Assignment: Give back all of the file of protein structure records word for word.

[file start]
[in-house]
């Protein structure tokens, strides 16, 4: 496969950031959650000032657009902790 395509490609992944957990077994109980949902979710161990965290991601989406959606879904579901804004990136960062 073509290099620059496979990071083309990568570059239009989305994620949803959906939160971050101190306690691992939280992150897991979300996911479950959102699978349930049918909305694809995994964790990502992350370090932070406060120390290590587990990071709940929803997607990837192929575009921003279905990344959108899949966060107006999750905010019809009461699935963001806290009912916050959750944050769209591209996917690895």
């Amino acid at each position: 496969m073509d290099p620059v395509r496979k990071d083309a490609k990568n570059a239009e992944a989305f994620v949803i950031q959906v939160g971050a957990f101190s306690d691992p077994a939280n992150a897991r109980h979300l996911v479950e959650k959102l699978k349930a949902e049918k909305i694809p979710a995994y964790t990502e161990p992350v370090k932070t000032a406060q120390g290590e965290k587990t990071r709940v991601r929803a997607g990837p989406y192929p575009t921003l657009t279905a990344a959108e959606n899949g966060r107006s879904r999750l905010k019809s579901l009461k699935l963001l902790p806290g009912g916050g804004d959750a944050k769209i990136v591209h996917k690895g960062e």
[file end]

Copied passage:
[in-house]
């Protein structure tokens, strides 16, 4: 496969950031959650000032657009902790 395509490609992944957990077994109980949902979710161990965290991601989406959606879904579901804004990136960062 073509290099620059496979990071083309990568570059239009989305994620949803959906939160971050101190306690691992939280992150897991979300996911479950959102699978349930049918909305694809995994964790990502992350370090932070406060120390290590587990990071709940929803997607990837192929575009921003279905990344959108899949966060107006999750905010019809009461699935963001806290009912916050959750944050769209591209996917690895």
């Amino acid at each position: 496969m073509d290099p620059v395509r496979k990071d083309a490609k990568n570059a239009e992944a989305f994620v949803i950031q959906v939160g971050a957990f101190s306690d691992p077994a939280n992150a897991r109980h979300l996911v479950e959650k959102l699978k349930a949902e049918k909305i694809p979710a995994y964790t990502e161990p992350v370090k932070t000032a406060q120390g290590e965290k587990t990071r709940v991601r929803a997607g990837p989406y192929p575009t921003l657009t279905a990344a959108e959606n899949g966060r107006s879904r999750l905010k019809s579901l009461k699935l963001l902790p806290g009912g916050g804004d959750a944050k769209i990136v591209h996917k690895g960062e």